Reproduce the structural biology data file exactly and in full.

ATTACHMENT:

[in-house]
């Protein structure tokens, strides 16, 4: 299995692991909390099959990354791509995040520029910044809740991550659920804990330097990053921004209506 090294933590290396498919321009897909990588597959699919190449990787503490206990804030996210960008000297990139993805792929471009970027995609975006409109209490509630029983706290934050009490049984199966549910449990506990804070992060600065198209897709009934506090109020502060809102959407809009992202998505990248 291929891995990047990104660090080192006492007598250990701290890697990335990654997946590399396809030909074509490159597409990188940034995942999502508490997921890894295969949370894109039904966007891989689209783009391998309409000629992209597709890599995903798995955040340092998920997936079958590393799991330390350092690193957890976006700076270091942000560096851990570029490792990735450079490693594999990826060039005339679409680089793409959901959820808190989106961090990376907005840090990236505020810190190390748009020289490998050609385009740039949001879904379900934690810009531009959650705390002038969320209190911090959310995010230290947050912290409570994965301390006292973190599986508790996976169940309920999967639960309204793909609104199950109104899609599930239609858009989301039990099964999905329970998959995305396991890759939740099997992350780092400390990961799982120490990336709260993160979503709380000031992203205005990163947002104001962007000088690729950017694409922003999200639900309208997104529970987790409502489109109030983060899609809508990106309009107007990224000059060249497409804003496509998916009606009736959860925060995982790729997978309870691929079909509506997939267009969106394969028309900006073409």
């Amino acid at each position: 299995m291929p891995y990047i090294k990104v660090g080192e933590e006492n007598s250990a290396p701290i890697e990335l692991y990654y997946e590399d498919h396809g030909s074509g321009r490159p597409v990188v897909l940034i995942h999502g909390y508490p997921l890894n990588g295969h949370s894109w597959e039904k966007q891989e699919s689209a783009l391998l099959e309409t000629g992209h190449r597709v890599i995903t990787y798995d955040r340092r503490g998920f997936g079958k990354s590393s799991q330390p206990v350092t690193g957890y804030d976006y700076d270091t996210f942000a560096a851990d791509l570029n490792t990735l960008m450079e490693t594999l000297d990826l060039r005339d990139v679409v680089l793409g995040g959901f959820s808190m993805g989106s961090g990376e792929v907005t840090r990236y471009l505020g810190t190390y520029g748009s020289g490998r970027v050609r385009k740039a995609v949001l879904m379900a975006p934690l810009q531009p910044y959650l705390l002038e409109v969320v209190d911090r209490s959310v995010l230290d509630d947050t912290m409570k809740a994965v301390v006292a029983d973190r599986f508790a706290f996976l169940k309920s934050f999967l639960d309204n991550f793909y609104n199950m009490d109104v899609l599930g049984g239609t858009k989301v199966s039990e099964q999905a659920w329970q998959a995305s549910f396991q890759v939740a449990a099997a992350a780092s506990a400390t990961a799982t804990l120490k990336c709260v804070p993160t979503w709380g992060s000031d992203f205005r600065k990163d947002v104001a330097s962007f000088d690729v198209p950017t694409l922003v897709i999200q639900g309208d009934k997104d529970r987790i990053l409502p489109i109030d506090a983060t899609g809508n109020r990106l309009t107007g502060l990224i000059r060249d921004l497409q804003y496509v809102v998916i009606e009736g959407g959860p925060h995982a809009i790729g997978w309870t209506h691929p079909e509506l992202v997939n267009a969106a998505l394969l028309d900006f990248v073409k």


[in-house]
């Protein structure tokens, strides 16, 4: 299995692991909390099959990354791509995040520029910044809740991550659920804990330097990053921004209506 090294933590290396498919321009897909990588597959699919190449990787503490206990804030996210960008000297990139993805792929471009970027995609975006409109209490509630029983706290934050009490049984199966549910449990506990804070992060600065198209897709009934506090109020502060809102959407809009992202998505990248 291929891995990047990104660090080192006492007598250990701290890697990335990654997946590399396809030909074509490159597409990188940034995942999502508490997921890894295969949370894109039904966007891989689209783009391998309409000629992209597709890599995903798995955040340092998920997936079958590393799991330390350092690193957890976006700076270091942000560096851990570029490792990735450079490693594999990826060039005339679409680089793409959901959820808190989106961090990376907005840090990236505020810190190390748009020289490998050609385009740039949001879904379900934690810009531009959650705390002038969320209190911090959310995010230290947050912290409570994965301390006292973190599986508790996976169940309920999967639960309204793909609104199950109104899609599930239609858009989301039990099964999905329970998959995305396991890759939740099997992350780092400390990961799982120490990336709260993160979503709380000031992203205005990163947002104001962007000088690729950017694409922003999200639900309208997104529970987790409502489109109030983060899609809508990106309009107007990224000059060249497409804003496509998916009606009736959860925060995982790729997978309870691929079909509506997939267009969106394969028309900006073409």
């Amino acid at each position: 299995m291929p891995y990047i090294k990104v660090g080192e933590e006492n007598s250990a290396p701290i890697e990335l692991y990654y997946e590399d498919h396809g030909s074509g321009r490159p597409v990188v897909l940034i995942h999502g909390y508490p997921l890894n990588g295969h949370s894109w597959e039904k966007q891989e699919s689209a783009l391998l099959e309409t000629g992209h190449r597709v890599i995903t990787y798995d955040r340092r503490g998920f997936g079958k990354s590393s799991q330390p206990v350092t690193g957890y804030d976006y700076d270091t996210f942000a560096a851990d791509l570029n490792t990735l960008m450079e490693t594999l000297d990826l060039r005339d990139v679409v680089l793409g995040g959901f959820s808190m993805g989106s961090g990376e792929v907005t840090r990236y471009l505020g810190t190390y520029g748009s020289g490998r970027v050609r385009k740039a995609v949001l879904m379900a975006p934690l810009q531009p910044y959650l705390l002038e409109v969320v209190d911090r209490s959310v995010l230290d509630d947050t912290m409570k809740a994965v301390v006292a029983d973190r599986f508790a706290f996976l169940k309920s934050f999967l639960d309204n991550f793909y609104n199950m009490d109104v899609l599930g049984g239609t858009k989301v199966s039990e099964q999905a659920w329970q998959a995305s549910f396991q890759v939740a449990a099997a992350a780092s506990a400390t990961a799982t804990l120490k990336c709260v804070p993160t979503w709380g992060s000031d992203f205005r600065k990163d947002v104001a330097s962007f000088d690729v198209p950017t694409l922003v897709i999200q639900g309208d009934k997104d529970r987790i990053l409502p489109i109030d506090a983060t899609g809508n109020r990106l309009t107007g502060l990224i000059r060249d921004l497409q804003y496509v809102v998916i009606e009736g959407g959860p925060h995982a809009i790729g997978w309870t209506h691929p079909e509506l992202v997939n267009a969106a998505l394969l028309d900006f990248v073409k």